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Documentation of class 'PhoneticStringUtilities::SoundexStringComparator':

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Class: SoundexStringComparator (private in PhoneticStringUtilities

This class is only visible from within PhoneticStringUtilities.

Inheritance:

   Object
   |
   +--PhoneticStringUtilities::PhoneticStringComparator
      |
      +--PhoneticStringUtilities::SingleResultPhoneticStringComparator
         |
         +--PhoneticStringUtilities::SoundexStringComparator
            |
            +--PhoneticStringUtilities::MiracodeStringComparator
            |
            +--PhoneticStringUtilities::MySQLSoundexStringComparator

Package:
stx:libbasic2
Category:
Collections-Text-Support
Owner:
PhoneticStringUtilities

Description:


WARNING: this is the so called 'simplified soundex' algorithm;
  there are more variants like miracode (american soundex) or
  mysqlSoundex around.
  
  Be sure to use the correct algorithm, if the generated strings must be compatible
  (otherwise, the differences are probably too small to be noticed as effect, but
  your search will be different)

The following was copied from http://www.civilsolutions.com.au/publications/dedup.htm

SOUNDEX is a phonetic coding algorithm that ignores many of the unreliable
components of names, but by doing so reports more matches. 

There are some variations around in the literature; 
the following is called 'simplified soundex', and the rules for coding a name are:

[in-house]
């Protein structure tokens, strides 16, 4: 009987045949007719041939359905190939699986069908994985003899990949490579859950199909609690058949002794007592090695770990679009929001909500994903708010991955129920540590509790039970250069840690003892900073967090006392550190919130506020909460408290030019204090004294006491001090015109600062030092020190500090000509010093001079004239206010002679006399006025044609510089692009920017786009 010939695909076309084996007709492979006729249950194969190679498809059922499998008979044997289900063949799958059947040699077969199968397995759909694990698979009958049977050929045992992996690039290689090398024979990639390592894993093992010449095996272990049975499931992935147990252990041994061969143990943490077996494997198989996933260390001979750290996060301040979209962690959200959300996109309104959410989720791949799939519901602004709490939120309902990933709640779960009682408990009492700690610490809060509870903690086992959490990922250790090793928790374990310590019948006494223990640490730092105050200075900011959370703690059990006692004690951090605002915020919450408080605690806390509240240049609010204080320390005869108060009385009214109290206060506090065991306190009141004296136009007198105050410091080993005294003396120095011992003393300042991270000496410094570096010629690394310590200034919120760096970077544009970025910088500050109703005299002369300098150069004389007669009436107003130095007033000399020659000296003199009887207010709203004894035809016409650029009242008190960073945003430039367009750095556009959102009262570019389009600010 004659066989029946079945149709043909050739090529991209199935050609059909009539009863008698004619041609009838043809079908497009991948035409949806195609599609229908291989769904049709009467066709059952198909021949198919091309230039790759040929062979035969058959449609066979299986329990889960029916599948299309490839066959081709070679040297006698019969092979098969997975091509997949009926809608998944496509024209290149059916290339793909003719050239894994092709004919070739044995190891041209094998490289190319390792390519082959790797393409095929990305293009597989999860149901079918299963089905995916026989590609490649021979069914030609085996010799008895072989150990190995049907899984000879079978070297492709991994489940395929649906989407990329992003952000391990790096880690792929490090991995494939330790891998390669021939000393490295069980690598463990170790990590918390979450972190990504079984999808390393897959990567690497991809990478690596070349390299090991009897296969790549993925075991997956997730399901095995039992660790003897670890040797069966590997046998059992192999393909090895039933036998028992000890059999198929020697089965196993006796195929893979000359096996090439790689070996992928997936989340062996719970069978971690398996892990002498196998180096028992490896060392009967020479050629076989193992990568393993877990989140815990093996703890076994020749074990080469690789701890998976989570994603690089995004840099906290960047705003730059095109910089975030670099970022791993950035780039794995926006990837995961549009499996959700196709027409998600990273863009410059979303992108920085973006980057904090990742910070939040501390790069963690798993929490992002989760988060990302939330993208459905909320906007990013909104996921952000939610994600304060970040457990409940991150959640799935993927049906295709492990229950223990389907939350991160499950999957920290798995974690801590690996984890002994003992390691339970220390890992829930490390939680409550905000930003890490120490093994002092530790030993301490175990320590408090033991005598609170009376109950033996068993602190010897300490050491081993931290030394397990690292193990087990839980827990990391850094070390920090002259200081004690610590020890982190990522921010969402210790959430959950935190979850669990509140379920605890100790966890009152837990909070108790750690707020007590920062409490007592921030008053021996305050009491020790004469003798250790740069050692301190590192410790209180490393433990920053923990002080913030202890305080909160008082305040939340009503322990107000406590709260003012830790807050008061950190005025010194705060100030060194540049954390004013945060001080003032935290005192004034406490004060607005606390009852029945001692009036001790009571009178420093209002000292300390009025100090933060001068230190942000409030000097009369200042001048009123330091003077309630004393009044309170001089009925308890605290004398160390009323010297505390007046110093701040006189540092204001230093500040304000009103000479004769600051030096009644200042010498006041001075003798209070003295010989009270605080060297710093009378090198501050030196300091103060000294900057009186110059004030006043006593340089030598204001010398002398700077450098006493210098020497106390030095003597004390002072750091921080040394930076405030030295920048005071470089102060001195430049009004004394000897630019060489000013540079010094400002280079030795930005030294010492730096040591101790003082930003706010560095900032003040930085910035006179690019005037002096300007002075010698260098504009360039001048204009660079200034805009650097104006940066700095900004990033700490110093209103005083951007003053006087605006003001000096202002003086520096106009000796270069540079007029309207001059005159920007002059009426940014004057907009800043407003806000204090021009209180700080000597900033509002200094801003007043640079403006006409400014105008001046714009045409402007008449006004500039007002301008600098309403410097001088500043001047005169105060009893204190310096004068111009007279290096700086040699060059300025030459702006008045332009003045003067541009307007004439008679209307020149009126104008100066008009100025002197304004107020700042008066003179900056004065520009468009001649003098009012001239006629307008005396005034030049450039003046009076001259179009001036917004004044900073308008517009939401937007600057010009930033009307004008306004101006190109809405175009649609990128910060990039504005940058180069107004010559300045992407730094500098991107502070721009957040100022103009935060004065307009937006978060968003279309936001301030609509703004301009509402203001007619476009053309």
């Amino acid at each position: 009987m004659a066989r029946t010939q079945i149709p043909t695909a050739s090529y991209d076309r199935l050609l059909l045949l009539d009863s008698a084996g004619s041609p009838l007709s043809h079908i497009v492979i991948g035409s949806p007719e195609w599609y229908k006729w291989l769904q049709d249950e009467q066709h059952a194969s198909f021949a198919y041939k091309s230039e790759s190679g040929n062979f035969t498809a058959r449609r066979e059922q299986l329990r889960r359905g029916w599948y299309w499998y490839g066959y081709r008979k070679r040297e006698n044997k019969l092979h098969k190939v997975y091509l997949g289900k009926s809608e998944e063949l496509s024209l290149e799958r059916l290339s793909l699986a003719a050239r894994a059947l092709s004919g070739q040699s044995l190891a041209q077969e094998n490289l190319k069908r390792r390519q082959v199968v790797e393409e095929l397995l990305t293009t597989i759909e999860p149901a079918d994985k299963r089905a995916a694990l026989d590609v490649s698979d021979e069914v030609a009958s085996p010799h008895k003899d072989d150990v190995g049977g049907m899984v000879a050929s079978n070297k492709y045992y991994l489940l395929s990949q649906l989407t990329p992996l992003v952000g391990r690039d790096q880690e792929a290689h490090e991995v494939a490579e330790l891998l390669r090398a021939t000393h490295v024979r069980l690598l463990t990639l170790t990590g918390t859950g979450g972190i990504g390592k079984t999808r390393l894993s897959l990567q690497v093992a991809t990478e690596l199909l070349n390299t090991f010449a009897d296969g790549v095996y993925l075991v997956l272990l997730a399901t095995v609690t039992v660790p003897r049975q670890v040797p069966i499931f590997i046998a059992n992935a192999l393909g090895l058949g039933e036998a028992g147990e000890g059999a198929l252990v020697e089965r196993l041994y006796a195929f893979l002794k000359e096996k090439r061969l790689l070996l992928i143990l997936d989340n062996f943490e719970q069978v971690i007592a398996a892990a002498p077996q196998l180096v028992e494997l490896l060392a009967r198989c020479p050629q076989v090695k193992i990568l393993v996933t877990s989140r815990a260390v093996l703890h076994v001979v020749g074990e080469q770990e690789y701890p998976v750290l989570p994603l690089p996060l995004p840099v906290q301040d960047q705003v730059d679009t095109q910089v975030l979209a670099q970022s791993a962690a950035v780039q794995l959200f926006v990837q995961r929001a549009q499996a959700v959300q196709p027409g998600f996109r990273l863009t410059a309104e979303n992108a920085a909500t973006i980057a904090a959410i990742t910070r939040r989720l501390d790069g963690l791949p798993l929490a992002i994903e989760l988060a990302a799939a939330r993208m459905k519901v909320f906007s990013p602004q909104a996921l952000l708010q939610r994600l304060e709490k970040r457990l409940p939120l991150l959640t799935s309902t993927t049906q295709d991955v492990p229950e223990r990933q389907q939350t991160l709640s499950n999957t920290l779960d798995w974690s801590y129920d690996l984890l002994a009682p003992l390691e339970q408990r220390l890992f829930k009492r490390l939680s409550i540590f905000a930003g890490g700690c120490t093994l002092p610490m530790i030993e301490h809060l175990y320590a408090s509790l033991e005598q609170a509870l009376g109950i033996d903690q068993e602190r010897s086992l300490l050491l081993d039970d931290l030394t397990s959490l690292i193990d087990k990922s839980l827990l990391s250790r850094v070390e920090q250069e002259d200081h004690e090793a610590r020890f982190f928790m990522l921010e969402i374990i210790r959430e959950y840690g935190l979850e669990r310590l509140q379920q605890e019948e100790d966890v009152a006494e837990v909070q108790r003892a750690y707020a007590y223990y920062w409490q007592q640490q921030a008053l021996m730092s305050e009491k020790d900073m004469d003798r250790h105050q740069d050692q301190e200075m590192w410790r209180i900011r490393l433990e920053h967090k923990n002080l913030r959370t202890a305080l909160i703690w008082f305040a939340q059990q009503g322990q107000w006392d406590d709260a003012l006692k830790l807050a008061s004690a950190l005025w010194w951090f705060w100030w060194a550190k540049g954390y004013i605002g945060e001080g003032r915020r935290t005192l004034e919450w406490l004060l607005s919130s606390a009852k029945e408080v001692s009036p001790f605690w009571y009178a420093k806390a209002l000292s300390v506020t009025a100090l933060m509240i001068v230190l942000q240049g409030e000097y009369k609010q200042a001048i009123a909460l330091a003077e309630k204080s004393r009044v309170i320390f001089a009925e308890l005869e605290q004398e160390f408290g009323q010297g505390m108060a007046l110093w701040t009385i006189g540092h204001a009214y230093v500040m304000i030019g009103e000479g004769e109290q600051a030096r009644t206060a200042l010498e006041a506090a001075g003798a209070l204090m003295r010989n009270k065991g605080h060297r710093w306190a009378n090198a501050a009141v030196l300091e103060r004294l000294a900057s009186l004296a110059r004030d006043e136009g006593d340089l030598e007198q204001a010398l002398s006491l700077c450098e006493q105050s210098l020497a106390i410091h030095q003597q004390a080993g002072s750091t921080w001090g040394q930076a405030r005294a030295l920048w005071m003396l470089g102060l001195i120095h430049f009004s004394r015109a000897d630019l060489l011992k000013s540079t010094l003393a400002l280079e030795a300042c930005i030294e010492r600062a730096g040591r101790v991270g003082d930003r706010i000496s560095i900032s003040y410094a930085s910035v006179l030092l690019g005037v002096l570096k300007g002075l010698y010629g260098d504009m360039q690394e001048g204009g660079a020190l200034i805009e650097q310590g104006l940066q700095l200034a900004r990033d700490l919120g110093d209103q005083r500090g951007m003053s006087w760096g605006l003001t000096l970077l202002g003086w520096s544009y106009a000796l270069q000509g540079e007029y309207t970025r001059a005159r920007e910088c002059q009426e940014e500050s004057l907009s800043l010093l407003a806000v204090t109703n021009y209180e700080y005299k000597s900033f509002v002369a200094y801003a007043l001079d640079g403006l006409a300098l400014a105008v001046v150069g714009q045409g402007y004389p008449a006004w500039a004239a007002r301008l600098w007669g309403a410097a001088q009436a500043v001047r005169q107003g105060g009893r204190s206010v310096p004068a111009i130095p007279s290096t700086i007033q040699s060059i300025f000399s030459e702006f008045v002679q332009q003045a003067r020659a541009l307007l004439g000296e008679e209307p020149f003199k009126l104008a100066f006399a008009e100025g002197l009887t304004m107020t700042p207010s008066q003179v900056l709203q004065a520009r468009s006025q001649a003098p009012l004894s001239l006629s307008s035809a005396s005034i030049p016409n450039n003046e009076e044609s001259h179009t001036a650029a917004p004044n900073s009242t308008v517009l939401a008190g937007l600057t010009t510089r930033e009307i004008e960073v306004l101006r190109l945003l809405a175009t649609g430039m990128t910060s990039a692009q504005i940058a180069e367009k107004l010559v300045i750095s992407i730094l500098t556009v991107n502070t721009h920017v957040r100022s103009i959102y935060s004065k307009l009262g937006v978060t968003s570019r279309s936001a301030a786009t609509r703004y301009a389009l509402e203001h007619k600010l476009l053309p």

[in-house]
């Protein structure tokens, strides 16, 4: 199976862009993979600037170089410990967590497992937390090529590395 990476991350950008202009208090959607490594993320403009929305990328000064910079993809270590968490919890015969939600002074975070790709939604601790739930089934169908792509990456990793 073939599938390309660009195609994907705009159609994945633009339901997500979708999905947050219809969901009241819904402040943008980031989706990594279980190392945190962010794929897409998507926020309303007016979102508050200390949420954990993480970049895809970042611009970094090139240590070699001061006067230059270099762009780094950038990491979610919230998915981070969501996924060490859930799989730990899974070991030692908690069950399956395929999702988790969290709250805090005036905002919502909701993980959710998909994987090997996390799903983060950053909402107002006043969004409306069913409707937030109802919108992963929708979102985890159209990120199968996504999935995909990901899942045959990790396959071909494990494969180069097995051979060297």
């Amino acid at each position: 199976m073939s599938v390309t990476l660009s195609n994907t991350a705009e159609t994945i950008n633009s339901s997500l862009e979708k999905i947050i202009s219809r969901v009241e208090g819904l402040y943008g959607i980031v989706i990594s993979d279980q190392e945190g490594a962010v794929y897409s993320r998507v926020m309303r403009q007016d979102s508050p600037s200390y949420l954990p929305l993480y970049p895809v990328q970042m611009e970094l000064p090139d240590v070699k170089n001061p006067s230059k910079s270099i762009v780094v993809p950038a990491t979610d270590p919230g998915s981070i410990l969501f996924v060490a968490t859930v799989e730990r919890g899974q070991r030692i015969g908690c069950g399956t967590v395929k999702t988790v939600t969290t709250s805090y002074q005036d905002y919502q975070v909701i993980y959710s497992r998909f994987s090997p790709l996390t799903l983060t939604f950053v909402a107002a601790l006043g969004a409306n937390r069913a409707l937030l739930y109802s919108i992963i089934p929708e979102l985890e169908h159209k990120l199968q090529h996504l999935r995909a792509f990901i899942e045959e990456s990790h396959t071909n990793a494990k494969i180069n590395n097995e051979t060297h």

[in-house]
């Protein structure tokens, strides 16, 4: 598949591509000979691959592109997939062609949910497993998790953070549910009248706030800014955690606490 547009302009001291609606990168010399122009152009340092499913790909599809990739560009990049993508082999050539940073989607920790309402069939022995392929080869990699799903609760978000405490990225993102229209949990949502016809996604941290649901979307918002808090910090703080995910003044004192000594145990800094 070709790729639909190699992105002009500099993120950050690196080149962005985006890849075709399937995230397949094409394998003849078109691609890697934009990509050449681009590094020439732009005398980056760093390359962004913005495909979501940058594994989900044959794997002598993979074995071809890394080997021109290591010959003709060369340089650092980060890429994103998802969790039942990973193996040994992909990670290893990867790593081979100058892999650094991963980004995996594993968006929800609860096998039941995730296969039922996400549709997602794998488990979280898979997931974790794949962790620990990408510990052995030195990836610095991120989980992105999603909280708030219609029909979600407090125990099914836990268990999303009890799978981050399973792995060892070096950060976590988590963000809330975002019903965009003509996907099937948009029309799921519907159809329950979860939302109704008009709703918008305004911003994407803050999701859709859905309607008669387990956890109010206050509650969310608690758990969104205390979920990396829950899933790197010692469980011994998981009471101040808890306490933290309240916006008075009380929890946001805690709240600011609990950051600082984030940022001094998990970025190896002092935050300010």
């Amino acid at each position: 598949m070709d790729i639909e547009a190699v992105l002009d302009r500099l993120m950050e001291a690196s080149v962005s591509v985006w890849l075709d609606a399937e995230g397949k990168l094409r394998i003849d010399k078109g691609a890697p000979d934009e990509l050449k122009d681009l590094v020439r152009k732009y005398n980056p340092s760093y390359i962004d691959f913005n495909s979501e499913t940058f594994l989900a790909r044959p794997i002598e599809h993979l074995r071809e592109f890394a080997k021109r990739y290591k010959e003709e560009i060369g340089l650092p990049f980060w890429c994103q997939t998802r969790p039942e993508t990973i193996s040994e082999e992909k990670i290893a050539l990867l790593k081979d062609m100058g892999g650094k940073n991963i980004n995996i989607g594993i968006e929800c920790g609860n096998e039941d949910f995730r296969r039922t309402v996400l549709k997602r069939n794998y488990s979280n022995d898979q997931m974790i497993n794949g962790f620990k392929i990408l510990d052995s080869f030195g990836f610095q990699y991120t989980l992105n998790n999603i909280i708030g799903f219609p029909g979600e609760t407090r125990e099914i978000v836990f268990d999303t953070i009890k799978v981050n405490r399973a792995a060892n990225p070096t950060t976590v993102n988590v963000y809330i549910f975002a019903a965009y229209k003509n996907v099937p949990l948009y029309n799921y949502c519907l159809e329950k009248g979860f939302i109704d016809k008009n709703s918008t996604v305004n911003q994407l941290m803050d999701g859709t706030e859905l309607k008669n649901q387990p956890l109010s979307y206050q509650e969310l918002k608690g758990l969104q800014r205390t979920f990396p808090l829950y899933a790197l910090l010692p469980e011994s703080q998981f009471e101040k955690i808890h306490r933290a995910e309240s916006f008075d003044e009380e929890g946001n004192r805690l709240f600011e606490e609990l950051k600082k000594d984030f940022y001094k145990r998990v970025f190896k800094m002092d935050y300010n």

1. The first letter of the name is used in its un-coded form to serve as the prefix
   character of the code. (The rest of the code is numerical).

2. Thereafter, W and H are ignored entirely.

3. A, E, I, 0, U, Y are not assigned a code number, but do serve as 'separators' (see Step 5).

4. Other letters of the name are converted to a numerical equivalent:
             B, P, F, V              1 
             C, G, J, K, Q, S, X, Z  2 
             D, T                    3 
             L                       4 
             M, N                    5 
             R                       6 

5. There are two exceptions: 
    1. Letters that follow prefix letters which would, if coded, have the same
       numerical code, are ignored in all cases unless a ''separator'' (see Step 3) precedes them.

    2. The second letter of any pair of consonants having the same code number is likewise ignored, 
       i.e. unless there is a ''separator'' between them in the name.

6. The final SOUNDEX code consists of the prefix letter plus three numerical characters.
   Longer codes are truncated to this length, and shorter codes are extended to it by adding zeros.

Notice, that in another variant, w and h are treated slightly differently.
This is only of relevance, if you need to reconstruct original soundex codes of other programs
or for the original 1880 us census data.
 SoundexStringComparator  new encode:'Ashcraft' -> 'A226'
vs.
 MiracodeStringComparator new encode:'Ashcraft' -> 'A261'

Also notice, that soundex deals better with english. 
For german and other languages, other algorithms may provide better results.


Instance protocol:

api
o  encode: word
self new encode:'washington' -> 'W252'
self new encode:'lee' -> 'L000'
self new encode:'Gutierrez' -> 'G362'
self new encode:'Pfister' -> 'P236'
self new encode:'Jackson' -> 'J250'
self new encode:'Tymczak' -> 'T522'

private
o  translate: aCharacter
use simple if's for more speed when compiled



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